Racism is when someone dislikes, unfairly treats, harasses or vilifies another person or group because of a difference that they believe makes themselves or their own group superior. It can be open or hidden, intentional or unintentional, conscious or unconscious.
Racism occurs when social structures and practices limit, exclude, oppress or discriminate against individuals and groups based on their race. Race can mean ethnicity, nationality, skin colour, ancestry or cultural background and practices (or sometimes religion).
Racism is unacceptable and we don’t tolerate racist behaviour here at Monash. Federal and State anti-discrimination legislation also prohibits it.
Individual or interpersonal racism
This type of racism involves the beliefs, attitudes and behaviours of individuals. Individual or interpersonal racism may be obvious, but it also includes what’s referred to as casual or everyday racism. These more common incidents may not be violent or malicious, but they perpetuate negative stereotypes through jokes and offhand remarks.
Examples of individual or interpersonal racism include:
- avoiding contact with members of a target group
- ignoring, silencing and belittling individuals experiencing prejudice and racism
- offensive jokes, graffiti, emails and posters
- insults, name-calling, verbal abuse and threats
- hate crimes or violence based on skin colour, cultural group, nationality or ethnicity
- comments that perpetuate negative stereotypes.
Institutional or systemic racism
Institutional or systemic racism lies within the laws, policies, practices, rules and procedures of organisations, societal structures and the broader community. It works to the advantage of the dominant group (or groups) and to the detriment of other groups. Institutional or systemic racism may be intentional or unintentional.
Examples of institutional or systemic racism include:
- stereotyping all members of a particular group
- failing or refusing to provide services to a particular group, or providing culturally inappropriate services
- assuming that members of a particular group would not be interested in certain positions based on stereotypes, and not offering them
- promotion, mentoring or professional development opportunities
- ignoring important cultural differences that may affect learning.
Cultural racism is the social production and reproduction of values and standards which privilege one group’s cultural heritage and identity over those of another. It views conformity to the dominant culture as normal and desirable. This bias results in people from non-dominant cultures, and their customs and practices, being viewed as unimportant, inferior, or nonexistent.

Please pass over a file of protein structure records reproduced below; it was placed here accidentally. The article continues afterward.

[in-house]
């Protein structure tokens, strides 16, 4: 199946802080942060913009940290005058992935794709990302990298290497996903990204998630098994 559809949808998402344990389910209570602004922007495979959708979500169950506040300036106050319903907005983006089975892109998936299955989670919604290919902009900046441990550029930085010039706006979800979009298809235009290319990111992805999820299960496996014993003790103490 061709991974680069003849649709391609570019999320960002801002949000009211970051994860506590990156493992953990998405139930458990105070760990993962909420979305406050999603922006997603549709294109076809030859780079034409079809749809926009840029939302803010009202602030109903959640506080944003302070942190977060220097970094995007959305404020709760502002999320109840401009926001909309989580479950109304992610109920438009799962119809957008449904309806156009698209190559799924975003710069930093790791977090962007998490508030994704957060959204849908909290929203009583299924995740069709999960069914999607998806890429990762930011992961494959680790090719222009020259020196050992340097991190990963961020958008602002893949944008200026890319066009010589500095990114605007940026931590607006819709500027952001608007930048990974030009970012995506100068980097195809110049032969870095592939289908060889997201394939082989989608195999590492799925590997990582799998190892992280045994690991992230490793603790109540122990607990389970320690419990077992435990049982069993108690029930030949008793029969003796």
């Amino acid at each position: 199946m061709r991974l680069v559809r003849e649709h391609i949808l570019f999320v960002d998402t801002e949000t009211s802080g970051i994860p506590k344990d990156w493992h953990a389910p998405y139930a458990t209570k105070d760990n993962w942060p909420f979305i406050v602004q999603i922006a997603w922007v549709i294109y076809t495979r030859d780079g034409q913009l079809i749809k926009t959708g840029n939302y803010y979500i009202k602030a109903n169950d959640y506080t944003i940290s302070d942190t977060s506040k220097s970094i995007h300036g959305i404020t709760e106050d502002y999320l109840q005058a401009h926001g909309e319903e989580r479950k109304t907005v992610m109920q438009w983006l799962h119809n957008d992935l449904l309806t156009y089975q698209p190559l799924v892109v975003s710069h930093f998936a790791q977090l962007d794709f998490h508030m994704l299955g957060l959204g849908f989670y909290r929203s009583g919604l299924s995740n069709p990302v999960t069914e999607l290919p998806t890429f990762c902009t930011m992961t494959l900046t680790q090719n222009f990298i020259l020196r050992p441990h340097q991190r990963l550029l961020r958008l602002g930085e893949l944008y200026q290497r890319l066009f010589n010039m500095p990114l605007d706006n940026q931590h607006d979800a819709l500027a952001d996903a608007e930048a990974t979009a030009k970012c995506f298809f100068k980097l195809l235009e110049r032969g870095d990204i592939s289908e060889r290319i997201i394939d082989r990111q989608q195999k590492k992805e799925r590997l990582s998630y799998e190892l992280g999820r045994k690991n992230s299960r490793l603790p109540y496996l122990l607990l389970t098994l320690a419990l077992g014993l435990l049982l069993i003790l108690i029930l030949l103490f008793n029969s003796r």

Examples of cultural racism include:
- advertising and media representing only white people
- omission of different cultural perspectives and contributions (such as those of Indigenous Australians) from academic fields of study
- an expectation that the dominant culture’s language will be used
- an expectation that people will dress like the dominant culture.
Internalised racism occurs when targeted people come to believe that the stereotypes and prejudices are valid. They may act on this belief by oppressing others in their own group, or by devaluing themselves through feelings of shame, self-hatred, isolation, powerlessness, self-doubt and despair.
Examples of internalised racism include:
- expressing rage, hatred, indignation and powerlessness towards one’s own group
- criticising and invalidating one’s own group, creating divisiveness and disunity
- attacking or criticising a member of one’s own group in a leadership role
- feeling ashamed of anything about one’s own group that differs too much from white middle-class skin colour, language, dress, music, etc.
What to do
If you feel safe and comfortable enough to do so, tell the person you find their racist remarks or behaviour offensive and inappropriate.
If the situation becomes threatening or potentially dangerous, call:
- Monash Security on 03 9905 3333 (for immediate help on campus)
- 000 (for immediate help on or off campus).
If you experience, see or hear about any racist remarks or behaviour, we encourage you to make a report online to the Safer Community Unit.
Racist attitudes and behaviour poison the work and study environment, and they won’t change unless we challenge them.
If speaking to the person about their behaviour has not stopped the racist remarks or behaviour, ask the Safer Community Unit for help. Or you may prefer to talk to a trusted supervisor, colleague or the head of department – someone you know who will listen and offer constructive support. You might also wish to contact email@example.com.
For more information, see getting help and support.